With mindfulness practices being all the rage in school these days, some teachers are bound to respond with a feeling of doubt or even exasperation, thinking: ”I already have enough on my plate, curriculum-wise, and I see mindfulness as just another thing I have to incorporate into my classroom.” This objection is understandable, because teachers are under huge amounts of pressure these days to fulfill a long list of academic and non-academic needs in their students. However, I’d like to suggest three ways in which mindfulness will actually make teachers’ burdens lighter not heavier.
1. The brief time it takes to engage in mindfulness (as little as two to three minutes per session) will pay off in terms of students being able to better focus on classwork. This is particularly true when students are coming into a class from recess, PE, or another classroom. It sometimes takes teachers several minutes to redirect students’ attention from their previous activities to their present tasks. Mindfulness can shorten this transition time, and thus actually make more time available for actual classroom work.
2. Mindfulness can be used to tackle students’ test anxiety. Many kids choke when they’re in the middle of a test, especially if that test is a high stakes standardized exam. A brief mindfulness session (one to two minutes) just before the tests are handed out, where students can focus on their breathing, will help calm and center them, so that they’re able to do better on the test. This in turn will be reflected as increased student achievement and greater student confidence.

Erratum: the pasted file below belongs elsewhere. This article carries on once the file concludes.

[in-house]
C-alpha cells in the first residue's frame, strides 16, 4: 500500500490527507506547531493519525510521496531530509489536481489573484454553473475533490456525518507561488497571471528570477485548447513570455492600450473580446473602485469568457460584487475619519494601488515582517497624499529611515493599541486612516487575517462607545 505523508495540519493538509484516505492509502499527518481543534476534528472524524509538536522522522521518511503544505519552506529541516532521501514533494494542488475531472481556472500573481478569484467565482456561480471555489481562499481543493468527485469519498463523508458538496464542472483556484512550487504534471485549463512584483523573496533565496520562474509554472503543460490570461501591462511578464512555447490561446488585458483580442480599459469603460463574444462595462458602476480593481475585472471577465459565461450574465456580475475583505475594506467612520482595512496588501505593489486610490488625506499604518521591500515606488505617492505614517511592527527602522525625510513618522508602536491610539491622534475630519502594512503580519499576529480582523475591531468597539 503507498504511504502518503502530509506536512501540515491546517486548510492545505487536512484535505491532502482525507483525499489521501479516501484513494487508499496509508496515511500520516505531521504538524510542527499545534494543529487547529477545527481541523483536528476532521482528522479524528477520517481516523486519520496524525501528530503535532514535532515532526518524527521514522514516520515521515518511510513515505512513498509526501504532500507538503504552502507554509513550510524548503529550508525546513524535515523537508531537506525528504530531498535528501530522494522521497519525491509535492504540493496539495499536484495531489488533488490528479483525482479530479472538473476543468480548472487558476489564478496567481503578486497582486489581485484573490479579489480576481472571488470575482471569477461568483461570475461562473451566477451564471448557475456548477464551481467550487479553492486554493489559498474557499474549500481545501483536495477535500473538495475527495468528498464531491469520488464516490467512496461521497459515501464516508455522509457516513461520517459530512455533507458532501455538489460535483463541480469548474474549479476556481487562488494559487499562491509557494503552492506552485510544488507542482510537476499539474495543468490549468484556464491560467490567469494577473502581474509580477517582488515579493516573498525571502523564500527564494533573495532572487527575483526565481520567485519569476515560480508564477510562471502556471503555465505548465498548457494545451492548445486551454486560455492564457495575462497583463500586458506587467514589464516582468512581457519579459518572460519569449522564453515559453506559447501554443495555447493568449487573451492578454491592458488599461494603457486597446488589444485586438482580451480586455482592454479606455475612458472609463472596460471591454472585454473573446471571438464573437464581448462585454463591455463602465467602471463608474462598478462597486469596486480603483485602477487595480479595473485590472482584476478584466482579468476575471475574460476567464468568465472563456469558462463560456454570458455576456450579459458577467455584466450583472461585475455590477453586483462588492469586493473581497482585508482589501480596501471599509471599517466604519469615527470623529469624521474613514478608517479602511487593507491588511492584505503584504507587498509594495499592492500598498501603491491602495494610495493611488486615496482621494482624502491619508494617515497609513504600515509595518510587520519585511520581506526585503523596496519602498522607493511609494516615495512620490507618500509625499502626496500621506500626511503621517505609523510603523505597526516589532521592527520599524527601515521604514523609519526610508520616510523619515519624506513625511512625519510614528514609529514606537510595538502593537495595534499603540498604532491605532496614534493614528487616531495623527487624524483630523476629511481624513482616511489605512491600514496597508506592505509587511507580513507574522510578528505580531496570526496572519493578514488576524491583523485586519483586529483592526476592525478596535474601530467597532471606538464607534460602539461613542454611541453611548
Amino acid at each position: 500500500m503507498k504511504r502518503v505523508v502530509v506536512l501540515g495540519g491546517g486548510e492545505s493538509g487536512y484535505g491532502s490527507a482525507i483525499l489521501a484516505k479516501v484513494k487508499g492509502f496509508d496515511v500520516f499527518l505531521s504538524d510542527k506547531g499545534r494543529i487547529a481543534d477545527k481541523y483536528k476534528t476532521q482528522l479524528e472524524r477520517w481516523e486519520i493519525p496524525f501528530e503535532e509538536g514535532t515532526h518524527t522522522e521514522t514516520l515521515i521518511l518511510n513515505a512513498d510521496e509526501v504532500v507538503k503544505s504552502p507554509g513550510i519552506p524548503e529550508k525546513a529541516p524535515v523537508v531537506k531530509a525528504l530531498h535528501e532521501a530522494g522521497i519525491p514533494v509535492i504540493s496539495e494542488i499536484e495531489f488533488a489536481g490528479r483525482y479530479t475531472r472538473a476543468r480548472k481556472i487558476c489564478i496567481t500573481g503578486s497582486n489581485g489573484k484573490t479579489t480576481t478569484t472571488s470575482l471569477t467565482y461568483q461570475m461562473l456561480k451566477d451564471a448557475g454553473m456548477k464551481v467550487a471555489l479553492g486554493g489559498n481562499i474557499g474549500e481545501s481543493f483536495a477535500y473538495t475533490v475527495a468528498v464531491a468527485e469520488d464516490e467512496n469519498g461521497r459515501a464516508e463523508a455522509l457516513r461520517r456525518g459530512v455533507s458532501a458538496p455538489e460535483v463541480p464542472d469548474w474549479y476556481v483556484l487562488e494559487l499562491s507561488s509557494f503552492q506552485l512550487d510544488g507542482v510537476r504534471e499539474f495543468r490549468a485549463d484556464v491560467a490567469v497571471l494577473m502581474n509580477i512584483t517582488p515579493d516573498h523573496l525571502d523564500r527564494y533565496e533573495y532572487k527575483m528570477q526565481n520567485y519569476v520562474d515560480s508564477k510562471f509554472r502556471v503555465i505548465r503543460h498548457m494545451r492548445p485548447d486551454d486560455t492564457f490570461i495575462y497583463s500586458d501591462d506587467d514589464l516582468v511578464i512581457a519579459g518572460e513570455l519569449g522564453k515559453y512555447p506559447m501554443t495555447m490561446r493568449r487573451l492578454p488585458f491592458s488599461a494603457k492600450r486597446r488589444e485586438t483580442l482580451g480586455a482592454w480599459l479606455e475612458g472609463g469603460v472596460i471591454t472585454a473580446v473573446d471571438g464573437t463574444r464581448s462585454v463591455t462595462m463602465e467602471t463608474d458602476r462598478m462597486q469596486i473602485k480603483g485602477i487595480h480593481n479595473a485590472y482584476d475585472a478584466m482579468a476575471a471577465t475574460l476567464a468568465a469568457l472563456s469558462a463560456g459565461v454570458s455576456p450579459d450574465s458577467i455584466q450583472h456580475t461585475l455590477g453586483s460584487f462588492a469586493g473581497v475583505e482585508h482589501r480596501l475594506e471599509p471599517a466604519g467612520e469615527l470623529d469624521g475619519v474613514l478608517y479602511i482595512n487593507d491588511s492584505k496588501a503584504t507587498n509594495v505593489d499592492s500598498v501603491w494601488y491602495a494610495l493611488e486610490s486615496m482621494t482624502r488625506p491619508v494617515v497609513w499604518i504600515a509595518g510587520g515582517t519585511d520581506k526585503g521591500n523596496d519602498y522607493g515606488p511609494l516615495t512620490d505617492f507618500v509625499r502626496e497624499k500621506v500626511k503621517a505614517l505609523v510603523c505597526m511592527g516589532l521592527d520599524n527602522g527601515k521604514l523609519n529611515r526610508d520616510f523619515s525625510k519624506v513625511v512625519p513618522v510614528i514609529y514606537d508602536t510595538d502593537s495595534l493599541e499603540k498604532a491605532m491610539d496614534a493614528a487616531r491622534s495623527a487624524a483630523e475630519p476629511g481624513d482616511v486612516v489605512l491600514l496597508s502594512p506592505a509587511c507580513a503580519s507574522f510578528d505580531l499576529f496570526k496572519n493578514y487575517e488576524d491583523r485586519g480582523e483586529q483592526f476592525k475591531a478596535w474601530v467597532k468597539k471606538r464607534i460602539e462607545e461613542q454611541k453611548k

3. Mindfulness actually improves the cognitive functions that are needed for classroom success. Research studies indicate that mindfulness practices improve executive functioning, emotional self-regulation, working memory, and a number of other processes essential for clear thinking in the classroom. Students who are well organized, can deal effectively with conflict, and are able to retain information, function better in the classroom than those who let their emotions derail them, who are disorganized in their thinking, and who have difficulty remembering what they’ve learned. By sharpening students’ learning skills, mindfulness makes the job of teaching much easier.
In conclusion, mindfulness takes only a few minutes out of the day to practice, but it can save far more time for teachers in terms of a smoother running classroom, and more alert, calm, and focused students.
For more ideas on using mindfulness practices in K-12 classrooms, see my book Mindfulness in the Classroom: Strategies for Promoting Concentration, Compassion, and Calm.